Too drunk to gamble?
A California man is suing a Las Vegas casino because he says they plied him with drinks en route to his l osing $500,000.
Boy, if you didn’t know it already, we’re not Las Vegas. We rarely give out drinks.
In Florida, gamblers at horse tracks, dog tracks and jai-alai frontons are not allowed to receive free or discounted drinks. Seminole Indian Tribe casinos generally don’t offer free drinks as a business decision, officials say, but some make exceptions in the highroller areas and at table games where the action costs $100 or more per hand.
And every casino employee is trained to spot when a customer has had too much to drink, and has the authority to ask him to leave.
Mark Johnston, of Ventura, Calif., says he had10 drinks before he entered the Downtown Grand Las Vegas Hotel and Casino during Super Bowl Sunday to play blackjack and pai gow. He says the casino served him 20 more, to the point that he was dropping chips and fumbling cards.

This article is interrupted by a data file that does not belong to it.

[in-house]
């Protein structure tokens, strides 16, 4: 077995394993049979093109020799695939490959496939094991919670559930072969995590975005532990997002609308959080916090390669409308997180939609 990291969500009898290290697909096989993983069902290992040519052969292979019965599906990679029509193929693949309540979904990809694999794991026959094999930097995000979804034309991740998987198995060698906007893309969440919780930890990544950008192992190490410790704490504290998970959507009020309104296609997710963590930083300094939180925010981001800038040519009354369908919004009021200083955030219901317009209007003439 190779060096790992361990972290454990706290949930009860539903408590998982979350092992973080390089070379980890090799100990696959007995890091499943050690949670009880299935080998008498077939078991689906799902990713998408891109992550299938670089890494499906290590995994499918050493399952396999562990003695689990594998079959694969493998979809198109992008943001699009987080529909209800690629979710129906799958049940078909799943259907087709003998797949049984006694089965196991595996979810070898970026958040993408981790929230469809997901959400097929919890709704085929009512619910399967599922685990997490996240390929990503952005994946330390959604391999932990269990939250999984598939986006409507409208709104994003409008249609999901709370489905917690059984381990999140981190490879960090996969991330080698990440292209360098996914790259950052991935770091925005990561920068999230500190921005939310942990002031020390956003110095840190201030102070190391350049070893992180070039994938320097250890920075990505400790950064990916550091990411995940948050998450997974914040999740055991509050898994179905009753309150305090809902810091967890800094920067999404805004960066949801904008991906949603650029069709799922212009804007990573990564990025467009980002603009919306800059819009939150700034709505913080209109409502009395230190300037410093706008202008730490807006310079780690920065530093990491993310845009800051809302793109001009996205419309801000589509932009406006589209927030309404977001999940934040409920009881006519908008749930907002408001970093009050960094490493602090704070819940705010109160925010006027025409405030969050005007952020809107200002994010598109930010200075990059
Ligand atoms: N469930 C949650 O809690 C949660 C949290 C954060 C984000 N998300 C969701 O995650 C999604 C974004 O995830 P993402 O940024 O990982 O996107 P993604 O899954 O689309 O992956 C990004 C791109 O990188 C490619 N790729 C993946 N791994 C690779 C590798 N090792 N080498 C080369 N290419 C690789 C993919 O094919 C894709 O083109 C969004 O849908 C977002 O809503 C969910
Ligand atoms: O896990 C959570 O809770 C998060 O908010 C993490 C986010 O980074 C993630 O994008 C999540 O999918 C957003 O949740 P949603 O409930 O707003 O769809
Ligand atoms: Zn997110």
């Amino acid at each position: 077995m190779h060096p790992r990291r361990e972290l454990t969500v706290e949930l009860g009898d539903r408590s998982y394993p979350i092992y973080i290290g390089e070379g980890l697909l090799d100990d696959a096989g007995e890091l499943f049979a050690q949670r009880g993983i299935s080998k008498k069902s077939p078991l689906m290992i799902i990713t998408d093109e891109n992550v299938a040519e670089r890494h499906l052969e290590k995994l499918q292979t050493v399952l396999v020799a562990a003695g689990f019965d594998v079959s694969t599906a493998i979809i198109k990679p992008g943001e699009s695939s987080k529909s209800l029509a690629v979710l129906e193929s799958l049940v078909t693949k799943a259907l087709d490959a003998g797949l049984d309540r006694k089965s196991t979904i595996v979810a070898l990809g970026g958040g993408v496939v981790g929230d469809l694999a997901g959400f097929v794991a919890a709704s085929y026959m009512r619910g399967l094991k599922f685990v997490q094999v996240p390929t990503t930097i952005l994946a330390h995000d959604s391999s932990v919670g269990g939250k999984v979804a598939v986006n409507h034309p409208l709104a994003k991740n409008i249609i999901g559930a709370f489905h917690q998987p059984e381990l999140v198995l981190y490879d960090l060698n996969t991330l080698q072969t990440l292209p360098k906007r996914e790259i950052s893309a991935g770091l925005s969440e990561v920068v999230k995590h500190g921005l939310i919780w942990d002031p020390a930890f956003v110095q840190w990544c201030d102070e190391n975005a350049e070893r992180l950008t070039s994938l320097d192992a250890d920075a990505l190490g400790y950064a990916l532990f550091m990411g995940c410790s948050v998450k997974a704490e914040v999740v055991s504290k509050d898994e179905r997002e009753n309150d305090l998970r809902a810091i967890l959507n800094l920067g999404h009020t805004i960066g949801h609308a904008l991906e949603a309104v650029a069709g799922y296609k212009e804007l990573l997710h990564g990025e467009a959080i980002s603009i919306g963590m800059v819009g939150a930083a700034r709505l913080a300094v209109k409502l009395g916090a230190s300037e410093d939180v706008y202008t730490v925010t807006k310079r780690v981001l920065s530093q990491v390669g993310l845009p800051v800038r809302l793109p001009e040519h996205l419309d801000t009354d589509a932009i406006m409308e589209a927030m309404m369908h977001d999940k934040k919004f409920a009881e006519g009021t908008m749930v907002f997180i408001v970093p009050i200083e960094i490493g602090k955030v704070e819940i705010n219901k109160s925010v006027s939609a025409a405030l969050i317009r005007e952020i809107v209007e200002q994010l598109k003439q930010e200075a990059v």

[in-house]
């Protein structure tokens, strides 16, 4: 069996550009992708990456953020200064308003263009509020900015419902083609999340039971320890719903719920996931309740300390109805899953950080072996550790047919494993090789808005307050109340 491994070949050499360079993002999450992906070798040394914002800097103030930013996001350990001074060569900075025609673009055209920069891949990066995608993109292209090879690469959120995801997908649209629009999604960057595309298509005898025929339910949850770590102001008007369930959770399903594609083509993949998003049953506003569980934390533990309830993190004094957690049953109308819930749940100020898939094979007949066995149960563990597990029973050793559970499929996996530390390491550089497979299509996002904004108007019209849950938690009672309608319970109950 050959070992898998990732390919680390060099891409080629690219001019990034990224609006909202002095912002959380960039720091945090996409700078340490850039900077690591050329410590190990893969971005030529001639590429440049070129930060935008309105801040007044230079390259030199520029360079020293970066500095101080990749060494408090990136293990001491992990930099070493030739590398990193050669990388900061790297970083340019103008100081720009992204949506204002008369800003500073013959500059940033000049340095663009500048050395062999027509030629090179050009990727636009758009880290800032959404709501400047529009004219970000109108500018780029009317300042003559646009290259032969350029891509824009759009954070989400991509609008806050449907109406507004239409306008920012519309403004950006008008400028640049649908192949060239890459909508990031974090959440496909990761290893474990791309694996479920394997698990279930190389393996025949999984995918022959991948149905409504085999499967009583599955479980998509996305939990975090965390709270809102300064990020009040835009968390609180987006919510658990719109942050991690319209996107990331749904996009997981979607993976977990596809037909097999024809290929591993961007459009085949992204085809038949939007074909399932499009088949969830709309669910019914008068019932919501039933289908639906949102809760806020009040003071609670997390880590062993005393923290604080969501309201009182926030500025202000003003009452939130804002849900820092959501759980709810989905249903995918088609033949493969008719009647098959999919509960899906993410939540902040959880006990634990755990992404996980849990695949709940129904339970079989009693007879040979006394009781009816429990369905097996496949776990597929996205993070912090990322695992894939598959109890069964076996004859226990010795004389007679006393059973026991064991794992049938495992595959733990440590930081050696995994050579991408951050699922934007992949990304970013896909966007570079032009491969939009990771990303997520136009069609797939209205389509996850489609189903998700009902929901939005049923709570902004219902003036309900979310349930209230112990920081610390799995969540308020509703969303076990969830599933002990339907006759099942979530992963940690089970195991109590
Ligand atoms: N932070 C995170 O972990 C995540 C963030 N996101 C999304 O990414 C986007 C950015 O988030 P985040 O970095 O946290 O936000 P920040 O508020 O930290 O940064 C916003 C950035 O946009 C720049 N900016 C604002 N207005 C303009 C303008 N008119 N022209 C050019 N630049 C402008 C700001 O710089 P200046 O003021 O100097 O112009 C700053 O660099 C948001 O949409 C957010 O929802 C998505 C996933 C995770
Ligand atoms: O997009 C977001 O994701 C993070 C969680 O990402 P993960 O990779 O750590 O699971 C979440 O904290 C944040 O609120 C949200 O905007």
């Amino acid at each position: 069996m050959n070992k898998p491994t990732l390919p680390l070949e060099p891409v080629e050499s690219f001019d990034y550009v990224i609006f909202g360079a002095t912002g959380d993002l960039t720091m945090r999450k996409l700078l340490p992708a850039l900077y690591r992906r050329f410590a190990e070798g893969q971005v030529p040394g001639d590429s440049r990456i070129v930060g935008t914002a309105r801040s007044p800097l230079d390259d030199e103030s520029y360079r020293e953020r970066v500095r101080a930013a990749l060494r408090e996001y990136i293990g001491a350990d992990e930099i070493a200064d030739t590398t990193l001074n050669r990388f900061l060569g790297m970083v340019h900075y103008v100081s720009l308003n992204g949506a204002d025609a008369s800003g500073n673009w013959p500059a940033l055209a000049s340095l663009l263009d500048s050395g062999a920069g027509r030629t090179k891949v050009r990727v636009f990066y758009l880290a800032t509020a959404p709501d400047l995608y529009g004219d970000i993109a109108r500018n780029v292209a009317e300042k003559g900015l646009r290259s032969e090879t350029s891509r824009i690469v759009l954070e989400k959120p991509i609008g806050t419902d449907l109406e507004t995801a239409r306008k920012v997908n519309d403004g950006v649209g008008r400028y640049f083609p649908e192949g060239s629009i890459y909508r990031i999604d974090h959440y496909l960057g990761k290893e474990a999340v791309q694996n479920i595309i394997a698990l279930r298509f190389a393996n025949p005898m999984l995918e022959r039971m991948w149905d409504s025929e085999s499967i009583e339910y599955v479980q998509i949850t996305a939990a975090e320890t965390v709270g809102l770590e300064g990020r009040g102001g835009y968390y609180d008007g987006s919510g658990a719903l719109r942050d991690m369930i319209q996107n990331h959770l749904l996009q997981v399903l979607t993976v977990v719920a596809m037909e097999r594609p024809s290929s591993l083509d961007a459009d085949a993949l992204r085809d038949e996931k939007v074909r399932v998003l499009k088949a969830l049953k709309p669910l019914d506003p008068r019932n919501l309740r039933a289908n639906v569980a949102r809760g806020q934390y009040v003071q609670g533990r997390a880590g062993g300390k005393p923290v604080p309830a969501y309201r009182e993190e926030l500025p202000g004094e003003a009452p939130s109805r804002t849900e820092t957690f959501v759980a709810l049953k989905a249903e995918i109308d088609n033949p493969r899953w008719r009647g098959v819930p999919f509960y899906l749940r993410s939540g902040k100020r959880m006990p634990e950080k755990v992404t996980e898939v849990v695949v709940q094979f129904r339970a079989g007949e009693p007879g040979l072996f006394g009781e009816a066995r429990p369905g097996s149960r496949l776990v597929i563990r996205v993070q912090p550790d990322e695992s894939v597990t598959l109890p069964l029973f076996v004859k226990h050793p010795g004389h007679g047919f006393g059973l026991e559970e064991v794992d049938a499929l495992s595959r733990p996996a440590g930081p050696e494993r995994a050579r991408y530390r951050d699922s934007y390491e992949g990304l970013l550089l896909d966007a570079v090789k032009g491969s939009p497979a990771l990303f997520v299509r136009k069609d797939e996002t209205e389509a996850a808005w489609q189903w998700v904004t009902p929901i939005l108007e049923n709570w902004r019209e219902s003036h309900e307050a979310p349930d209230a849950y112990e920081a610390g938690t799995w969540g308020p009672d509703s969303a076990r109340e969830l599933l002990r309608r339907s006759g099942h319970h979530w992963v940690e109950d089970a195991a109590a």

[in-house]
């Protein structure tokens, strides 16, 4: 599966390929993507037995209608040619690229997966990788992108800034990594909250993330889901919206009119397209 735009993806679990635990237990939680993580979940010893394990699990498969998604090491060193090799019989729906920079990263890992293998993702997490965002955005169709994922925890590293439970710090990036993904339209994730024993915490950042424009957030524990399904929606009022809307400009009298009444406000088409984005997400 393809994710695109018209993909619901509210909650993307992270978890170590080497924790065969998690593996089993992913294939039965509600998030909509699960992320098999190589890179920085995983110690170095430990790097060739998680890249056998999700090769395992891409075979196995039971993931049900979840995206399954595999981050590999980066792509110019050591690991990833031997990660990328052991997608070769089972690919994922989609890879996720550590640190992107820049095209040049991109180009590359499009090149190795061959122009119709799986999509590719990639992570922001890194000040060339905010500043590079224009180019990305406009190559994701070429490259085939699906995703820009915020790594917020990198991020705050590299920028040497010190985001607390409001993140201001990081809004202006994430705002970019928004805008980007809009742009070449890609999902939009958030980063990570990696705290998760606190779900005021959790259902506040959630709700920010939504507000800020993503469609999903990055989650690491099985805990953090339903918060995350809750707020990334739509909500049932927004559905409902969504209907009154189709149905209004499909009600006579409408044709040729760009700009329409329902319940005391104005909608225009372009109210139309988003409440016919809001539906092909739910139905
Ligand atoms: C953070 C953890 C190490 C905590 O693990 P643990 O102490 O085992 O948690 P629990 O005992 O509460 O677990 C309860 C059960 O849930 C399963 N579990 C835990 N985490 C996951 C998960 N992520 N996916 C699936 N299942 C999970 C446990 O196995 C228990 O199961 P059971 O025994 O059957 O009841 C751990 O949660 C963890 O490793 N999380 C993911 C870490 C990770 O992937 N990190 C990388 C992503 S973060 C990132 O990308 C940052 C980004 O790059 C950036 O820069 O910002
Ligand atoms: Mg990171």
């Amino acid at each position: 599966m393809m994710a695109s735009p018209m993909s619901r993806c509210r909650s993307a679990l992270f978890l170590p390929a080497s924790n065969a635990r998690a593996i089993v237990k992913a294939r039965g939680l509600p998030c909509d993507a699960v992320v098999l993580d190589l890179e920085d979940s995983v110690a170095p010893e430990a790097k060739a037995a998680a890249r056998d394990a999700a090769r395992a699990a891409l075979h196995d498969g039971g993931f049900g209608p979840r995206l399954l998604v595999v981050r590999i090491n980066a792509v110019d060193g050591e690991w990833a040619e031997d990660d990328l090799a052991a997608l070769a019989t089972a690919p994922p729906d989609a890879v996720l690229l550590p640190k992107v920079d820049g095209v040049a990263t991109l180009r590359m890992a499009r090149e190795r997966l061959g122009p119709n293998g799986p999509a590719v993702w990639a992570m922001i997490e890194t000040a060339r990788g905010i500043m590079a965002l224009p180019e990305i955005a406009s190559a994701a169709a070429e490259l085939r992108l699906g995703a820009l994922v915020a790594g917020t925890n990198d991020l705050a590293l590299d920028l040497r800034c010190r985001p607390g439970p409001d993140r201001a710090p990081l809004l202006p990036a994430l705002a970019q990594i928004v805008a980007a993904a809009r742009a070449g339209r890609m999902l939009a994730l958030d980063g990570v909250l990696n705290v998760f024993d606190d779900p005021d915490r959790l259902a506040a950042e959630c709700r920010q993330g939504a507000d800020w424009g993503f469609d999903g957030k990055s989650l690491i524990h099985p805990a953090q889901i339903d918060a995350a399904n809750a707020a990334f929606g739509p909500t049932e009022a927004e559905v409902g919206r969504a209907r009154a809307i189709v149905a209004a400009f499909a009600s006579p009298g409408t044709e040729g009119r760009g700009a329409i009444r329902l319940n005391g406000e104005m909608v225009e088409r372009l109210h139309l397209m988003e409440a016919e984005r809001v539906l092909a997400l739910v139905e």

“They should have cut me off,” he says.
Johnston’s suit is pending, and the casino could face a license revocation or fines.
Quite a few states don’t serve free alcohol, especially in the Midwest, says Steve Bourie, the Hollywoodbased author of “American Casino Guide.” He says he has watched friends drink too much in casinos and lose their money.
“Part of the problem, though, is that the drunken people can become belligerent and not listen to anyone who tries to help them,” Bourie says.
He has his own limit: “One beer.”
Too much alcohol and gambling can be an unfortunate combination.